My father, in his bachelor years, cultivated a half-dozen apple trees and dabbled in grafting experiments. In a flash, he had four children under the age of seven which made such hobbies seem, I'm sure, a vast and distant extravagance.
The trees and children grew together. We spent many summer and fall days between those apple trees. We gorged on crabapples. We threw fallen apples at the shed and each other. We gathered crabapples for my mother to can in syrup and bake into pies. As the children grew, fewer apples were eaten, fewer pies were made and the apple trees became a tiny bit detested as their wild and unpruned branches became a grass cutting nightmare.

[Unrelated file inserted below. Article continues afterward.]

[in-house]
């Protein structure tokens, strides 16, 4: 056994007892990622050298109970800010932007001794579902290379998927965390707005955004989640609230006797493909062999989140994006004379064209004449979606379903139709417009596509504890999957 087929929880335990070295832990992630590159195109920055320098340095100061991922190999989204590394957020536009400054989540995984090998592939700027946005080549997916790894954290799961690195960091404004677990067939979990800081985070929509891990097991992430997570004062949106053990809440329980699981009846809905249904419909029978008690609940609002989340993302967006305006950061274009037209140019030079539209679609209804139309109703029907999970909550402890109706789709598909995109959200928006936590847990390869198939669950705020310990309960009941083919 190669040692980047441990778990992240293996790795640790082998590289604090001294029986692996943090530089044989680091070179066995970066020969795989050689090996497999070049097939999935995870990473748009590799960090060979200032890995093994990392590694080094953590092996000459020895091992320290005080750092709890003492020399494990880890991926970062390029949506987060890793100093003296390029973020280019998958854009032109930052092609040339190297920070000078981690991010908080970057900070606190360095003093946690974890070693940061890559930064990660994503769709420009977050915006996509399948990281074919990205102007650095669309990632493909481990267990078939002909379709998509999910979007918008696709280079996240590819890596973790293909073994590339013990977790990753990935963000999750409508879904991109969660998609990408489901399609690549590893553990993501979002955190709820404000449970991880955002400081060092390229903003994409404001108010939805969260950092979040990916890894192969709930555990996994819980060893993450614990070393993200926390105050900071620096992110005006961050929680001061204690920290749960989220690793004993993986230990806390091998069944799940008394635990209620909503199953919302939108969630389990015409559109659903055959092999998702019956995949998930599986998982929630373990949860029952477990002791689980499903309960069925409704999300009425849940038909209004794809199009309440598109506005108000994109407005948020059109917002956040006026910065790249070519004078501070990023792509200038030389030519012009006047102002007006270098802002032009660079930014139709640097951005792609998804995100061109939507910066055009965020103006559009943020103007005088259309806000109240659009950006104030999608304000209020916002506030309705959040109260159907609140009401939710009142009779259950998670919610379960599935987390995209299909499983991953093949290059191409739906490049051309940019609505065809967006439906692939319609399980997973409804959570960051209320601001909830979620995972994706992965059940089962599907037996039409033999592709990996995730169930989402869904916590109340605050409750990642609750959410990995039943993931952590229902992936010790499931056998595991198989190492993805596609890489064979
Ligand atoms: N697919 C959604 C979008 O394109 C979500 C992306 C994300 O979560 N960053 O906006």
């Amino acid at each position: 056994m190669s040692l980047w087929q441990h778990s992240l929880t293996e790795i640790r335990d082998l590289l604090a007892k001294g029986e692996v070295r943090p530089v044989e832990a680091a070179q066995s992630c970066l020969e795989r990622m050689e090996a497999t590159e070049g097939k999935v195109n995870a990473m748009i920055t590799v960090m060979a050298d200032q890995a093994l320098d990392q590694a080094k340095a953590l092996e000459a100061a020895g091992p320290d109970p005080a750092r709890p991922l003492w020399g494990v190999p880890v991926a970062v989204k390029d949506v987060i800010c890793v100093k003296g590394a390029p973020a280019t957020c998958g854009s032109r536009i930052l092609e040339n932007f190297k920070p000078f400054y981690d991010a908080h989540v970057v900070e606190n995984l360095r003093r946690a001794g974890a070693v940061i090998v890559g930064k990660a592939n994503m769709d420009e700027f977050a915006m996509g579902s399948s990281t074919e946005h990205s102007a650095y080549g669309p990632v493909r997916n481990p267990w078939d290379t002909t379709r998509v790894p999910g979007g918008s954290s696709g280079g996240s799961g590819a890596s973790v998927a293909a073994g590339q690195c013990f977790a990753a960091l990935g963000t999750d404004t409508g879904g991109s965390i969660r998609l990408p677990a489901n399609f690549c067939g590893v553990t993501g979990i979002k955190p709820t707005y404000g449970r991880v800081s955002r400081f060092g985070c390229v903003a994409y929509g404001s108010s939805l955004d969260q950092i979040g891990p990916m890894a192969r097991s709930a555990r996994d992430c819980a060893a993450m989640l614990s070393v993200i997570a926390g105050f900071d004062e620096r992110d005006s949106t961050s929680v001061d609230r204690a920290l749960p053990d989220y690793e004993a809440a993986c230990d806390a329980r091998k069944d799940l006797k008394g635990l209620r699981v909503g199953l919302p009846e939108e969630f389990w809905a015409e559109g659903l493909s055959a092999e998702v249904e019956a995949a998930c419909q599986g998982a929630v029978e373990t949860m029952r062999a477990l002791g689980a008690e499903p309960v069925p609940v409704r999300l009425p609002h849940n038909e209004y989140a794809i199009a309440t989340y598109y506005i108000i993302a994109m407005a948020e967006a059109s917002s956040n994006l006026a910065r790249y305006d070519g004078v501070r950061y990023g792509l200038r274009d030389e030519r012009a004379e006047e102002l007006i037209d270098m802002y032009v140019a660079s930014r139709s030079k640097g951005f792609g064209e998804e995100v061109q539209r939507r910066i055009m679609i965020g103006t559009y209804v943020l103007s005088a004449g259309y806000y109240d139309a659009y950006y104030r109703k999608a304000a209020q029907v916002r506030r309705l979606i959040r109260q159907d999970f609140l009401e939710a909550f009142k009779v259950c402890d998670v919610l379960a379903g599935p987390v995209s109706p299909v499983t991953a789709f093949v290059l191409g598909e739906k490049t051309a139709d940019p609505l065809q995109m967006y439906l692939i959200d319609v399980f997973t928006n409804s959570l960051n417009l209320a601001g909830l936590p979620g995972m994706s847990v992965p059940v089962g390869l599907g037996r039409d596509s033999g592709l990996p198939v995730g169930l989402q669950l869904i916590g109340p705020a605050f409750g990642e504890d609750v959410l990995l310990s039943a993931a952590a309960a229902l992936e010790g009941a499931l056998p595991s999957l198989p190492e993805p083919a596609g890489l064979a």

Most people, my husband included, believe the only value crabapples have is as ammunition in childhood fights. I know their true value. Crabapples are tiny, tart, rosy apples which grow with wild abandon throughout this great city. The organization, Not Far From the Tree, brought crabapples back into my life after a long absence. After a pick I was able to consume crabapples with such gusto that I soon had that specific, familiar, long-missed stomachache that only tart little crabapples can cause. My @NFFTT haul was more than I could eat so I canned most of my crabapples into sparkling, jewel-toned jelly. Yes, crabapples make the perfect ammunition but there are many other options for this tart, unassuming apple.
Submitted to Gastropost